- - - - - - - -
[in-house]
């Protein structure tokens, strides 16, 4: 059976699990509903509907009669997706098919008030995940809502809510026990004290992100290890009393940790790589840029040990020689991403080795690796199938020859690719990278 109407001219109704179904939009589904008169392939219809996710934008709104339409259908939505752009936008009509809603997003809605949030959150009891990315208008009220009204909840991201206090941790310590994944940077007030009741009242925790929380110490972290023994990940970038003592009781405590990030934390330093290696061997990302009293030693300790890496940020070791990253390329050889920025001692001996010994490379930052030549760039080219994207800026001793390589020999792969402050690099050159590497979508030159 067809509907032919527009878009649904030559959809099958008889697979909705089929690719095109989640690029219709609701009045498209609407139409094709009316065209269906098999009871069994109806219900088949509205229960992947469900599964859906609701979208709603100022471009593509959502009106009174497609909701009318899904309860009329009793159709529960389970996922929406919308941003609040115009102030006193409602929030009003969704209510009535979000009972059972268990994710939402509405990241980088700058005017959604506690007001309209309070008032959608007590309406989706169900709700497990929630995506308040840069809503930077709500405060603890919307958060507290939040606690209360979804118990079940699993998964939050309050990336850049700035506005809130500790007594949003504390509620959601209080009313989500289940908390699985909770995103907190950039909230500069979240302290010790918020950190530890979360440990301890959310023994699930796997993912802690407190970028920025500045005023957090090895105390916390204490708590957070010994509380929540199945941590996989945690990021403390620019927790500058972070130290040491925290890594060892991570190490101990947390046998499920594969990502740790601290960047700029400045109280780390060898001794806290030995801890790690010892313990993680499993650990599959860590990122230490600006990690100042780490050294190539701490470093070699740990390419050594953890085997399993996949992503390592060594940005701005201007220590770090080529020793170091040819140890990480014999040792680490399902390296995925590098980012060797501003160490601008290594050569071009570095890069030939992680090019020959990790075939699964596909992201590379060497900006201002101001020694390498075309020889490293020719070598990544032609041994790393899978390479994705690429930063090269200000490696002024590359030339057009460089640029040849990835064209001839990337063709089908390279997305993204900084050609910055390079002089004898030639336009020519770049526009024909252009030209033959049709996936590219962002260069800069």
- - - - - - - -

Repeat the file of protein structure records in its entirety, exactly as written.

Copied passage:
[in-house]
């Protein structure tokens, strides 16, 4: 059976699990509903509907009669997706098919008030995940809502809510026990004290992100290890009393940790790589840029040990020689991403080795690796199938020859690719990278 109407001219109704179904939009589904008169392939219809996710934008709104339409259908939505752009936008009509809603997003809605949030959150009891990315208008009220009204909840991201206090941790310590994944940077007030009741009242925790929380110490972290023994990940970038003592009781405590990030934390330093290696061997990302009293030693300790890496940020070791990253390329050889920025001692001996010994490379930052030549760039080219994207800026001793390589020999792969402050690099050159590497979508030159 067809509907032919527009878009649904030559959809099958008889697979909705089929690719095109989640690029219709609701009045498209609407139409094709009316065209269906098999009871069994109806219900088949509205229960992947469900599964859906609701979208709603100022471009593509959502009106009174497609909701009318899904309860009329009793159709529960389970996922929406919308941003609040115009102030006193409602929030009003969704209510009535979000009972059972268990994710939402509405990241980088700058005017959604506690007001309209309070008032959608007590309406989706169900709700497990929630995506308040840069809503930077709500405060603890919307958060507290939040606690209360979804118990079940699993998964939050309050990336850049700035506005809130500790007594949003504390509620959601209080009313989500289940908390699985909770995103907190950039909230500069979240302290010790918020950190530890979360440990301890959310023994699930796997993912802690407190970028920025500045005023957090090895105390916390204490708590957070010994509380929540199945941590996989945690990021403390620019927790500058972070130290040491925290890594060892991570190490101990947390046998499920594969990502740790601290960047700029400045109280780390060898001794806290030995801890790690010892313990993680499993650990599959860590990122230490600006990690100042780490050294190539701490470093070699740990390419050594953890085997399993996949992503390592060594940005701005201007220590770090080529020793170091040819140890990480014999040792680490399902390296995925590098980012060797501003160490601008290594050569071009570095890069030939992680090019020959990790075939699964596909992201590379060497900006201002101001020694390498075309020889490293020719070598990544032609041994790393899978390479994705690429930063090269200000490696002024590359030339057009460089640029040849990835064209001839990337063709089908390279997305993204900084050609910055390079002089004898030639336009020519770049526009024909252009030209033959049709996936590219962002260069800069």